Sankar Radhakrishnan

Thiruvananthapuram, Dec. 26 It was in December 2003 that Thanal, a Thiruvananthapuram-based NGO, organised its first organic bazaar in the city.

Since then, the demand for organic products, especially vegetables, has grown so much that over 2 tonnes of organic vegetables are now sold every month through the organic bazaar and a retail outlet, said Mr C. Jayakumar, Director, Thanal.

“Over 1,500 kg of the organic vegetables sold every month are grown in Thiruvananthapuram district itself,” he added with a smile of satisfaction.

Good demand

The demand for organic products comes not only from individual customers, but also from a handful of hotels and some vegetable shops as well. Besides the monthly organic bazaar – held on the second Saturday of every month – Thanal also runs a retail outlet for organic products.

The outlet, located in Thanal’s office, is open on Wednesday and Saturday afternoons, except on second Saturdays. The NGO also occasionally organises a travelling organic bazaar to help create awareness about organic products and organic farming.

What’s also encouraging is that it’s not just consumers but also farmers who have been attracted to the organic bazaar, he said. From three farmers who supplied organic produce for the first organic bazaar in 2003, there are now around 66 farmers who regularly supply fruits and vegetables to the bazaar and the retail outlet, Mr Jayakumar said.

Guarantee

All the farmers are part of a ‘participatory guarantee system’ that guarantees the credibility and integrity of the organic produce sold at the bazaar and the outlet. “We have detailed documentation for each farmer who supplies produce to the bazaar,” he said. This system is now accepted by the Government of India and ensures the quality of organic produce without an external certification scheme, he added.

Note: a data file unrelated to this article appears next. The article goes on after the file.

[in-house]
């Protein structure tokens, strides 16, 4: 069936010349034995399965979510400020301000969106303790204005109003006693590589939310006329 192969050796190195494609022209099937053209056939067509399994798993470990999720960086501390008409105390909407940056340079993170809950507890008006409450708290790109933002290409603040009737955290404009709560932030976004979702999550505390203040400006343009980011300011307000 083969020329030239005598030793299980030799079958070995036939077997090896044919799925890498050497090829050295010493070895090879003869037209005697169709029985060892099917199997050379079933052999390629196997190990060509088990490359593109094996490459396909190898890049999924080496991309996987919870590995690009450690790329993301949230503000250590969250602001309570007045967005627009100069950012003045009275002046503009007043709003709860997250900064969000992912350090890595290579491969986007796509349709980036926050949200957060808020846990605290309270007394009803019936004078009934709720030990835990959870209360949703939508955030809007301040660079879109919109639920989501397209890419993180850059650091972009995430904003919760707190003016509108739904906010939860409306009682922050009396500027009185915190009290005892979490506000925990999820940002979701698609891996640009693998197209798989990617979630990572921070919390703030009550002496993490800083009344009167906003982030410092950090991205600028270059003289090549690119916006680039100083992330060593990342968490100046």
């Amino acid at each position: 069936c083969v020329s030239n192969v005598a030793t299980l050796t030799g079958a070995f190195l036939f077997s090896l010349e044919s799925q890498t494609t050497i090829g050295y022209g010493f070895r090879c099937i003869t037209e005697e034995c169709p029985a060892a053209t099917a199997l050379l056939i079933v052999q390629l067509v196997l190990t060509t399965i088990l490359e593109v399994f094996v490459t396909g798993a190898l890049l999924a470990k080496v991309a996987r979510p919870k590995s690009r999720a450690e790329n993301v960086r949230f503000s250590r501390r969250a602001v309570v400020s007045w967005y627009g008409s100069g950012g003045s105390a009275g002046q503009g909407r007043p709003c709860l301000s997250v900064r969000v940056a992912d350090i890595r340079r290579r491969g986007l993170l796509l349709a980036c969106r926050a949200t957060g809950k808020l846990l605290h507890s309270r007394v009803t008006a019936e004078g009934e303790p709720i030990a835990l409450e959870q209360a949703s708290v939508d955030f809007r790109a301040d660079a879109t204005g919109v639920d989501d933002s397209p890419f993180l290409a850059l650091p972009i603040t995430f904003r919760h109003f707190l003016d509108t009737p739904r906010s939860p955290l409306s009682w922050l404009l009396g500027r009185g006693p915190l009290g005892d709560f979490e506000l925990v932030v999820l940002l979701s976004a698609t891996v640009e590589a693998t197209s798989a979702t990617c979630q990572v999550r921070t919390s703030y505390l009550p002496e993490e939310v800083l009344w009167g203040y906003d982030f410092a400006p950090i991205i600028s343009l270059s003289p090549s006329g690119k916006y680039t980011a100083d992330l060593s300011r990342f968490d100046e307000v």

Organic vegetables such as spinach, brinjal, beans, cucumber and tapioca, and fruits such as banana are among the fast moving products at the bazaar. However, other products such as organic honey, wheat and various kinds of dhal are also sold.

Some organic products, such as wheat and dhal, are sourced from outside Kerala while other products such as organic honey are brought from other parts of Kerala. There is also a proposal to start organic cultivation of rice in Thiruvananthapuram district, Mr Jayakumar said.

Area of concern

An aspect of the organic bazaar that continues to cause some concern is that it draws some financial and administrative support from Thanal.

“We are still debating the way forward and are looking for a structure in which the organic bazaar and the outlet will be able to operate independent of Thanal,” he said. At the same time Thanal is extremely satisfied with the progress of the organic bazaar.

“We have proved it is a workable model,” he added.

(This article was published in the Business Line print edition dated December 27, 2007)
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